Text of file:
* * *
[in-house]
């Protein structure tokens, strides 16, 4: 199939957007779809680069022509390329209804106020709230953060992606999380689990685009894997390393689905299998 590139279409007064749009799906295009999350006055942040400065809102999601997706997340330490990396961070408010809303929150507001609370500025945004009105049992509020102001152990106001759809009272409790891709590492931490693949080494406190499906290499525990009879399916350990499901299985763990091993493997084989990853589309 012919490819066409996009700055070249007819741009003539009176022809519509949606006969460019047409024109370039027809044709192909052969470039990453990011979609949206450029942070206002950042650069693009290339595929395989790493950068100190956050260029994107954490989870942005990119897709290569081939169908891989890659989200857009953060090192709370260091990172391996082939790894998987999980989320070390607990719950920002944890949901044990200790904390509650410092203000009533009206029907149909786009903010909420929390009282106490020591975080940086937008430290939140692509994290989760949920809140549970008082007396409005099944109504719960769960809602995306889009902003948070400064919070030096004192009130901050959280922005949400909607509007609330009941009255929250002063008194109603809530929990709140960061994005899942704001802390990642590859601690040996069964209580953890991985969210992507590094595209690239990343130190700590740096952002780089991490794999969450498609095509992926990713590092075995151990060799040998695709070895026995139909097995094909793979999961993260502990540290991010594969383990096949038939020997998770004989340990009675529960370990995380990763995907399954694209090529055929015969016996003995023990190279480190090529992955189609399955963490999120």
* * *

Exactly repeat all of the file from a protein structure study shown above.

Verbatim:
[in-house]
């Protein structure tokens, strides 16, 4: 199939957007779809680069022509390329209804106020709230953060992606999380689990685009894997390393689905299998 590139279409007064749009799906295009999350006055942040400065809102999601997706997340330490990396961070408010809303929150507001609370500025945004009105049992509020102001152990106001759809009272409790891709590492931490693949080494406190499906290499525990009879399916350990499901299985763990091993493997084989990853589309 012919490819066409996009700055070249007819741009003539009176022809519509949606006969460019047409024109370039027809044709192909052969470039990453990011979609949206450029942070206002950042650069693009290339595929395989790493950068100190956050260029994107954490989870942005990119897709290569081939169908891989890659989200857009953060090192709370260091990172391996082939790894998987999980989320070390607990719950920002944890949901044990200790904390509650410092203000009533009206029907149909786009903010909420929390009282106490020591975080940086937008430290939140692509994290989760949920809140549970008082007396409005099944109504719960769960809602995306889009902003948070400064919070030096004192009130901050959280922005949400909607509007609330009941009255929250002063008194109603809530929990709140960061994005899942704001802390990642590859601690040996069964209580953890991985969210992507590094595209690239990343130190700590740096952002780089991490794999969450498609095509992926990713590092075995151990060799040998695709070895026995139909097995094909793979999961993260502990540290991010594969383990096949038939020997998770004989340990009675529960370990995380990763995907399954694209090529055929015969016996003995023990190279480190090529992955189609399955963490999120």